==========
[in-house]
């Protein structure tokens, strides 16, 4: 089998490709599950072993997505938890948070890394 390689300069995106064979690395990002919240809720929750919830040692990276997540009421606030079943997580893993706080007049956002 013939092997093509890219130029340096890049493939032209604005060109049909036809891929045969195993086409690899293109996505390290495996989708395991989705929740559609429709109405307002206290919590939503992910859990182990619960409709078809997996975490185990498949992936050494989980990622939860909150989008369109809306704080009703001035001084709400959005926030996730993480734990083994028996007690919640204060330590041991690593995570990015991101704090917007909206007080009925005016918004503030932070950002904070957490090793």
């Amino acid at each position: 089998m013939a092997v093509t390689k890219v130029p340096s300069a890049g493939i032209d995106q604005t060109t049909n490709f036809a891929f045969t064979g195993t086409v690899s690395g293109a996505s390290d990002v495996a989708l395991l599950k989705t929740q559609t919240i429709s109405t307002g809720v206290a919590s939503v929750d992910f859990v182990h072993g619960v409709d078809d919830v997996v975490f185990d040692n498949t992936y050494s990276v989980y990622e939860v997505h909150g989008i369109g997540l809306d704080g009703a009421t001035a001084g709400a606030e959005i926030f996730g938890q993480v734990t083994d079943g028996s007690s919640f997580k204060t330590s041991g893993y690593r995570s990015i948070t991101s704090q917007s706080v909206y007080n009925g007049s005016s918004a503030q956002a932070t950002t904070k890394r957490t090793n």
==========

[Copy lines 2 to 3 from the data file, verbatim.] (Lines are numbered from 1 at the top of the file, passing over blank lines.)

């Protein structure tokens, strides 16, 4: 089998490709599950072993997505938890948070890394 390689300069995106064979690395990002919240809720929750919830040692990276997540009421606030079943997580893993706080007049956002 013939092997093509890219130029340096890049493939032209604005060109049909036809891929045969195993086409690899293109996505390290495996989708395991989705929740559609429709109405307002206290919590939503992910859990182990619960409709078809997996975490185990498949992936050494989980990622939860909150989008369109809306704080009703001035001084709400959005926030996730993480734990083994028996007690919640204060330590041991690593995570990015991101704090917007909206007080009925005016918004503030932070950002904070957490090793």
């Amino acid at each position: 089998m013939a092997v093509t390689k890219v130029p340096s300069a890049g493939i032209d995106q604005t060109t049909n490709f036809a891929f045969t064979g195993t086409v690899s690395g293109a996505s390290d990002v495996a989708l395991l599950k989705t929740q559609t919240i429709s109405t307002g809720v206290a919590s939503v929750d992910f859990v182990h072993g619960v409709d078809d919830v997996v975490f185990d040692n498949t992936y050494s990276v989980y990622e939860v997505h909150g989008i369109g997540l809306d704080g009703a009421t001035a001084g709400a606030e959005i926030f996730g938890q993480v734990t083994d079943g028996s007690s919640f997580k204060t330590s041991g893993y690593r995570s990015i948070t991101s704090q917007s706080v909206y007080n009925g007049s005016s918004a503030q956002a932070t950002t904070k890394r957490t090793n």